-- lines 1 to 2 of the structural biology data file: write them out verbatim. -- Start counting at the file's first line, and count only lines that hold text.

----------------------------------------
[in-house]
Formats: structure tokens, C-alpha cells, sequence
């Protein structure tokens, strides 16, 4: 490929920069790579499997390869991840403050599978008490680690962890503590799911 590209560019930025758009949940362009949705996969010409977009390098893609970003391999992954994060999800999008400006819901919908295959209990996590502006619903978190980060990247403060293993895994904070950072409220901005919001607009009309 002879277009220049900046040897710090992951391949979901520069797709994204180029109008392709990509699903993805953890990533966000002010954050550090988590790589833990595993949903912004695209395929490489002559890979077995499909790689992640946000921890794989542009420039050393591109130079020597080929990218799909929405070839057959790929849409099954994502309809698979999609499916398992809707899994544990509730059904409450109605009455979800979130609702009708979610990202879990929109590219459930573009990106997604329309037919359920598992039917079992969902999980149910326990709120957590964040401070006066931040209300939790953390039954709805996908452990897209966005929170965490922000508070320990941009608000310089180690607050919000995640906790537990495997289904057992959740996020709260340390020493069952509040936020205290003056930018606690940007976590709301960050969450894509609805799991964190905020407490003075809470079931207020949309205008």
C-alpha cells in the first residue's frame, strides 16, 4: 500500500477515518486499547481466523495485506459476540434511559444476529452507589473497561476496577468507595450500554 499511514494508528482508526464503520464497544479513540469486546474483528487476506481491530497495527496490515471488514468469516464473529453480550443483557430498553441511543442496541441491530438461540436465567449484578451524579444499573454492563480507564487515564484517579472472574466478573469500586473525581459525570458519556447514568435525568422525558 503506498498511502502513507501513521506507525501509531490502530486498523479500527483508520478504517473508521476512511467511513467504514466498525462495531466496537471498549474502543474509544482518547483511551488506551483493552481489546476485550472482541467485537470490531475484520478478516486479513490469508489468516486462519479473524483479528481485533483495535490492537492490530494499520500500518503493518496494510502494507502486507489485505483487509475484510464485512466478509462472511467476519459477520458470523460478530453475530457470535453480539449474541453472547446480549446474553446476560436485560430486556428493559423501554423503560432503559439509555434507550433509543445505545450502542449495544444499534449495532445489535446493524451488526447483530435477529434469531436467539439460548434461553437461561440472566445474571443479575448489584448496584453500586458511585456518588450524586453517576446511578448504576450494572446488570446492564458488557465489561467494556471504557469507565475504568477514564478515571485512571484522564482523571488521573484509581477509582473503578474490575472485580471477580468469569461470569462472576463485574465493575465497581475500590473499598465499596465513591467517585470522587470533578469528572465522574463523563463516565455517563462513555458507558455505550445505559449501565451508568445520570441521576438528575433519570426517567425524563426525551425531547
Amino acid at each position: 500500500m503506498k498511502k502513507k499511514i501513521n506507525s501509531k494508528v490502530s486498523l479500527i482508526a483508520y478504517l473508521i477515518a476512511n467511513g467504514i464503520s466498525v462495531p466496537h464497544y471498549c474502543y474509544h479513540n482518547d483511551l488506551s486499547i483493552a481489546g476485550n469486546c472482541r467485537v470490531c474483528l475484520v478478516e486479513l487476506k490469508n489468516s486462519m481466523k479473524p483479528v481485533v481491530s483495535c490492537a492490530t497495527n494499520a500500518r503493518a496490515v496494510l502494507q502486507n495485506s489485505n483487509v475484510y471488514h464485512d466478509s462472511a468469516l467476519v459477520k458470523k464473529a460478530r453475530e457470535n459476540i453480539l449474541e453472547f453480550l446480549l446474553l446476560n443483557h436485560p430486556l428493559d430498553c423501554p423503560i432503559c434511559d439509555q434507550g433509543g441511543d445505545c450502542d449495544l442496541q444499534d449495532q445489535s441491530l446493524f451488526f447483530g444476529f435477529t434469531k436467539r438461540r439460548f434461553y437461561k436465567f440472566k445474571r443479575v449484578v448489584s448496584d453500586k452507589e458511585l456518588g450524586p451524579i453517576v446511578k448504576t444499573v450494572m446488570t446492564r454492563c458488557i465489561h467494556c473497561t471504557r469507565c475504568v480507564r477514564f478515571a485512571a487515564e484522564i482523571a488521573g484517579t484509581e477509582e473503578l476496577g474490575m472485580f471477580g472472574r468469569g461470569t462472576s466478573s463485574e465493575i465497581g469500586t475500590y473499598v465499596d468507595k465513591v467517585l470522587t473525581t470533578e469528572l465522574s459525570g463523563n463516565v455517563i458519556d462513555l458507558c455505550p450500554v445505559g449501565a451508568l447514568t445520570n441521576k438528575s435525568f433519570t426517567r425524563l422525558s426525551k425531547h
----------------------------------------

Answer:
[in-house]
Formats: structure tokens, C-alpha cells, sequence